Kazakhstan’s diverse history contributes to a united present

When commentators identify Kazakhstan’s achievements since independence, the focus is often on the economy and growing international status. These are, of course, both areas which deserve to be celebrated.

The record of economic growth is strong and sustained and has seen living standards transformed. On the global stage, Kazakhstan has set its own course and won wide admiration for the emphasis placed on championing peace, nuclear disarmament and dialogue.

But in some ways, the country’s success in forging a stable and harmonious society from a population made up of so many different ethnic and religious backgrounds is even more remarkable. After all, as we continue to see today across the world, such a mix can be a recipe for resentment, division and, sadly, violence.

This exceptional diversity is a product, as we have said before, of both Kazakhstan’s geography but also a challenging history. Positioned at crossroads between Europe and Asia and the Middle East, our land has long attracted people from across the region and beyond to settle here.

But it is also true that, in more recent times, many were moved here against their will. In the darkest days of the Soviet Union, not just individuals and their families but entire populations found themselves uprooted and exiled. Many thousands of people of Korean, German, Polish, and Chechen extraction, for example, were forcibly deported to Kazakhstan.

The result was that on independence our country was home to more than 100 different ethnic groups and people of nearly 20 different faiths. In the modern world, such diversity, of course, should be a strength, but all too often it has proved a curse with people of different backgrounds set against each other.

It is the Kazakh people, as we have said before, who deserve the  most credit for building a society where such divisions have not occurred. Instead Kazakhstan is widely seen as a country where people of all backgrounds are respected and valued.

But along with their good sense and moderation, there have also been formal decisions and structures put in place, which have helped cement this stable and harmonious society. Among the most significant was the creation of the Assembly of the People of Kazakhstan, which is drawn from and represents all the ethnic groups living in the country.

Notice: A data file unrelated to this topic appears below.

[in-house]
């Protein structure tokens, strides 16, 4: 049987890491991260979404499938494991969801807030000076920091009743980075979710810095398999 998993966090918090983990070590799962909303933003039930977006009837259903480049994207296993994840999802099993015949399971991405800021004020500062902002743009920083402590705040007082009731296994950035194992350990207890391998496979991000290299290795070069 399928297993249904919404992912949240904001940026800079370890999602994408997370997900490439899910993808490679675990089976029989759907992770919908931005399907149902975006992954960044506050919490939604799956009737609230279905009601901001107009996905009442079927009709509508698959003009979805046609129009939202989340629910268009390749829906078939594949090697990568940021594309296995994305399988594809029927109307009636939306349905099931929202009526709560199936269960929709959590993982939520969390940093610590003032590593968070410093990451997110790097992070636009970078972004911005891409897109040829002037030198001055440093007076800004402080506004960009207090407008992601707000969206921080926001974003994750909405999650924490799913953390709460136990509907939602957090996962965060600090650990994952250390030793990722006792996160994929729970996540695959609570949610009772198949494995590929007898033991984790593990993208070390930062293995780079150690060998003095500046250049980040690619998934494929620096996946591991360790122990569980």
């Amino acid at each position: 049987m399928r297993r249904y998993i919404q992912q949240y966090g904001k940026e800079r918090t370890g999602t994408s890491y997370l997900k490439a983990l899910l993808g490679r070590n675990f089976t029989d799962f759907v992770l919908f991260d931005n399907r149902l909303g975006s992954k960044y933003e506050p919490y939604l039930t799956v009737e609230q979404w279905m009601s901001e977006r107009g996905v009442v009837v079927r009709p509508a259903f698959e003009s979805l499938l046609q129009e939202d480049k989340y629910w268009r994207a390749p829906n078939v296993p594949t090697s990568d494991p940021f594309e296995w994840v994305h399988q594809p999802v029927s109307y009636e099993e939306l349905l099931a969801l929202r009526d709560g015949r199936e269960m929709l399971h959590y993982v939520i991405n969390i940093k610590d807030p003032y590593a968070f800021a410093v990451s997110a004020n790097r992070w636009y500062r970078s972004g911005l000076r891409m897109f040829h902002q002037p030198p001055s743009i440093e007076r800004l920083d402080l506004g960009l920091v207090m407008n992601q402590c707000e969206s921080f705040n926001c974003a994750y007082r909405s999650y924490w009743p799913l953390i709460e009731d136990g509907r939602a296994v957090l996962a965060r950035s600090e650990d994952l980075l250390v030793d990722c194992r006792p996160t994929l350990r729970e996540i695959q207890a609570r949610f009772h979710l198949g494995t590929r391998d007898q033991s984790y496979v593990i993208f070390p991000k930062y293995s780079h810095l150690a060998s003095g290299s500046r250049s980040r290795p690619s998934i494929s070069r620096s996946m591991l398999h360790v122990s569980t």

Since it was set up in 1995, the assembly has acted as both a watchdog and sounding board to help promote diversity and social cohesion. It examines new government initiatives to ensure they strengthen rather than weaken inter-ethnic harmony. Where necessary, suggestions are made to ensure they comply with the strong constitutional protections of equal treatment and respect. It looks, too, at how to improve co-operation between state institutions and civil society. Its role is further strengthened by the fact that since 2007 the assembly has acquired a constitutional status and has delegated nine members of the Majilis (lower house) of our Parliament who actively work to promote relevant policies within this key legislative body.

But as well as being a ready source of sound advice for the government, it also actively champions and strengthens diversity across the nation. The assembly, and its regional counterparts, takes the lead in preserving, promoting and, in some cases, reviving the languages and traditions of the country’s different ethnic groups. With its support and encouragement, a wealth of new organisations and centres are now helping keep alive cultures which, in the past, had been actively suppressed.

There is nothing, however, backward-looking about its role. Over the last 23 years, the assembly has built up an impressive depth of knowledge in the area of ethnic and religious harmony. It was this experience and expertise which has seen it become increasingly prominent in helping combat extremism and radicalism from beyond Kazakhstan’s borders.

President Nursultan Nazarbayev, who will address the assembly’s major annual session this week, has also made clear he sees it as a key partner in the continued modernisation of the country. Ensuring all groups can benefit from the changes being made and opportunities opening up is essential to safeguard and strengthen the unity and stability of our society. This strong sense of national unity and purpose, which we celebrate on May 1, underpins all that Kazakhstan has achieved.

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